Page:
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The Daily Wildcat

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The Daily Wildcat

The Daily Wildcat



    Research critical to university’s vitality

    In response to Janne Perona’s column yesterday alleging that tenure is flawed because it allows for the continued employment of too many lazy, senile or mean professors, I’d like to point out that, first, focusing on research doesn’t mean an individual is lazy or not committed to education. Research is a critical component to graduate education and I’d like to remind her that there are more than 7,000 grad students who are being educated on this campus. Additionally, as financial pressures increase, the university and its faculty are forced to generate outside revenue through grants and contracts. Without research revenue, you become one of two things – a community college or a liberal arts college. You didn’t choose to attend one of those when you came to the UA.

    If you want to probe into an even deeper and more relevant problem with the tenure process, look at faculty demographics. While 48 percent of graduate assistants are women, only 30 percent of professors are female. Contrast this with 47 percent of female professional staff members – these include adjuncts, lecturers and instructors. You can see that this university is graduating women with higher degrees and even hiring them to teach – but not as professionals. The question is: Does this university really value teaching, and if so, then why do we hire women to teach, but not give them tenure? The tenure system is flawed in that it expects young women to go to college then graduate school and then jump through the tenure hoops all while they are in prime years for bearing children. Women who have their first child after 35 years of age have an increased risk of their baby having birth defects, and also increase their own risk of developing breast cancer. I’d like to note that recent UA presidential candidate Deborah Freund had her first child at 42 years of age; is this what it takes to achieve the kind of success she has had? Why don’t women get tenure? Perhaps because they have to choose between having a healthy family and having an academic career. While I’m sure there are a number of lazy and past-their-prime faculty members on this and any university campus, they are certainly not the majority. Tenure protects academic freedom, as Shurid Sen pointed out, but it still needs examination if it is to be an effective method for employing great faculty.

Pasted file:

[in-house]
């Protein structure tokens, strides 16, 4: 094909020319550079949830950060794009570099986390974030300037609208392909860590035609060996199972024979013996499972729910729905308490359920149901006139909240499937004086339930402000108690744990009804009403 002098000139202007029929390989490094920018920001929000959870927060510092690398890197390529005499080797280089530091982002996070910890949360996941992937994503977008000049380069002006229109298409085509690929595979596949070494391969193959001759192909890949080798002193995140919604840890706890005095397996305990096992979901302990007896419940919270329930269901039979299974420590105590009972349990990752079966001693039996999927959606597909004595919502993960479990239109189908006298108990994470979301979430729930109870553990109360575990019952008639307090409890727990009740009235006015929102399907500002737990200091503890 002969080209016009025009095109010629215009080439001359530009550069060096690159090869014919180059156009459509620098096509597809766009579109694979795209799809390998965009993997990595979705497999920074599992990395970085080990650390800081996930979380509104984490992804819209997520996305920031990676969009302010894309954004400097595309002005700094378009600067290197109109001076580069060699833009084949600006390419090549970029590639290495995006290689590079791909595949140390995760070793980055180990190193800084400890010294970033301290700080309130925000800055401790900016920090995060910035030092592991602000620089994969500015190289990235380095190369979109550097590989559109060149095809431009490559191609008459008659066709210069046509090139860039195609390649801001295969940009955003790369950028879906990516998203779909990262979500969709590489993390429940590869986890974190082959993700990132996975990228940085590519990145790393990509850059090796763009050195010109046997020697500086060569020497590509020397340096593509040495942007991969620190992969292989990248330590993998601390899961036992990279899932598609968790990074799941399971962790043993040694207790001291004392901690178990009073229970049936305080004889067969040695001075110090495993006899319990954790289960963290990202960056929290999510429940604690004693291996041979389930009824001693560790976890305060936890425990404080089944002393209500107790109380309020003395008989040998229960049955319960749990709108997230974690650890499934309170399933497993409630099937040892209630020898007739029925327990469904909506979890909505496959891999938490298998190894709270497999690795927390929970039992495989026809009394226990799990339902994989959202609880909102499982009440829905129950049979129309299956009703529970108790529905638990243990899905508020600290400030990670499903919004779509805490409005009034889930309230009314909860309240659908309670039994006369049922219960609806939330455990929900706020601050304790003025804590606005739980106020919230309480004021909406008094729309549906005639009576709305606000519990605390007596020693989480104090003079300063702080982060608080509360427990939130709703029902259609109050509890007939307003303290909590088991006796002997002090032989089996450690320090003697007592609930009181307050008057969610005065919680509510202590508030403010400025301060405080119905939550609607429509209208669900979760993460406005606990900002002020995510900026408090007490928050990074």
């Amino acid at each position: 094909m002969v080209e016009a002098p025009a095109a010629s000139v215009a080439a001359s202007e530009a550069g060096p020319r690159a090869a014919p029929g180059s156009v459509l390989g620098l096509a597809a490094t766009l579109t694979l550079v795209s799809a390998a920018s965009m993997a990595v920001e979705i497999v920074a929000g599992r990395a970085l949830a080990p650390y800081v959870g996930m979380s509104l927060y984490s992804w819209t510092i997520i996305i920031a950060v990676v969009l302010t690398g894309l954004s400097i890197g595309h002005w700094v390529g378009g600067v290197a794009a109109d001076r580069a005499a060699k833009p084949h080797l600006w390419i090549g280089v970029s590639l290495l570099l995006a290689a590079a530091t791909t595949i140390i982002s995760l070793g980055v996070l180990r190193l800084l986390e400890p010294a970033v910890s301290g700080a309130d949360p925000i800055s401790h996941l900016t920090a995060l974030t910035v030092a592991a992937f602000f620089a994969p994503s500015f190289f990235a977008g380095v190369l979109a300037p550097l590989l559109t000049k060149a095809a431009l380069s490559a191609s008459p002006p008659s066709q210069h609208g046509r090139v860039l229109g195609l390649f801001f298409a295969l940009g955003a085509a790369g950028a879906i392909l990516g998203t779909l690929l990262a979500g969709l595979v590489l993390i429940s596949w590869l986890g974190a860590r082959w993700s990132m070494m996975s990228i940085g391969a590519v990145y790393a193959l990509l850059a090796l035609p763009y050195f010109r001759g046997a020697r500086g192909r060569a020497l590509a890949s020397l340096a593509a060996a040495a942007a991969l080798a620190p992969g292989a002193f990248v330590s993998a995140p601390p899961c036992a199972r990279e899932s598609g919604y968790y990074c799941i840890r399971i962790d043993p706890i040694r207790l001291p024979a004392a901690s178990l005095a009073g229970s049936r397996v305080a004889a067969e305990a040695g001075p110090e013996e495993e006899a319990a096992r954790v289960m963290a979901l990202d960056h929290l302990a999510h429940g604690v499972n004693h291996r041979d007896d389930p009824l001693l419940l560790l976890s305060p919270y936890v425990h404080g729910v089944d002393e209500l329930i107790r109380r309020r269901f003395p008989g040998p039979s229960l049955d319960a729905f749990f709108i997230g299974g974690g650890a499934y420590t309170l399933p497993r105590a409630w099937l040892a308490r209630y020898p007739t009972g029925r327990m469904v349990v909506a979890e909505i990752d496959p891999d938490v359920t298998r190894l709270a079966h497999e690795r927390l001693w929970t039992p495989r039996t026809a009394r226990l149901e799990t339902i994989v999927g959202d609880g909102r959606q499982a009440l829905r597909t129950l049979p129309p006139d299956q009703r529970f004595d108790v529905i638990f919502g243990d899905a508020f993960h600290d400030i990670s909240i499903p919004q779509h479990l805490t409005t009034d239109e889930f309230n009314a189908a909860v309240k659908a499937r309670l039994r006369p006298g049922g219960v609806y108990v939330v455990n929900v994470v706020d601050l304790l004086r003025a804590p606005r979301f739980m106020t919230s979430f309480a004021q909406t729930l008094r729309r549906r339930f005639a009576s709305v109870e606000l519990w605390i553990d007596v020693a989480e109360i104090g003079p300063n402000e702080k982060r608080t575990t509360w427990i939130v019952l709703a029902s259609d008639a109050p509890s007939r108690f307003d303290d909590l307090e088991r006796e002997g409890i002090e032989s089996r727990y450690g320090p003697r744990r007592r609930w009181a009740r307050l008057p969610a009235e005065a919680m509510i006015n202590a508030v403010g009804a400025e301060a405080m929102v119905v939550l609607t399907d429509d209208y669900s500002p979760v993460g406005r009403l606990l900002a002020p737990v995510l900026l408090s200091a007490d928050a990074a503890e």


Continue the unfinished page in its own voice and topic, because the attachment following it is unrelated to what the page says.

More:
Elaine Ulrich
    optical science graduate student

    Article missed point of ROTC sit-in

    An article by reporters of the Arizona Daily Wildcat yesterday displayed an aversion to facts and disregard for journalistic integrity involving the political sit-in at the ROTC institution on campus.

    It was spurious in handling quotes appropriate to their context. It stated that I was merely “”just worried about a few friends”” when the information I had bestowed as media consultant construed reasons why the students were engaging in civil disobedience.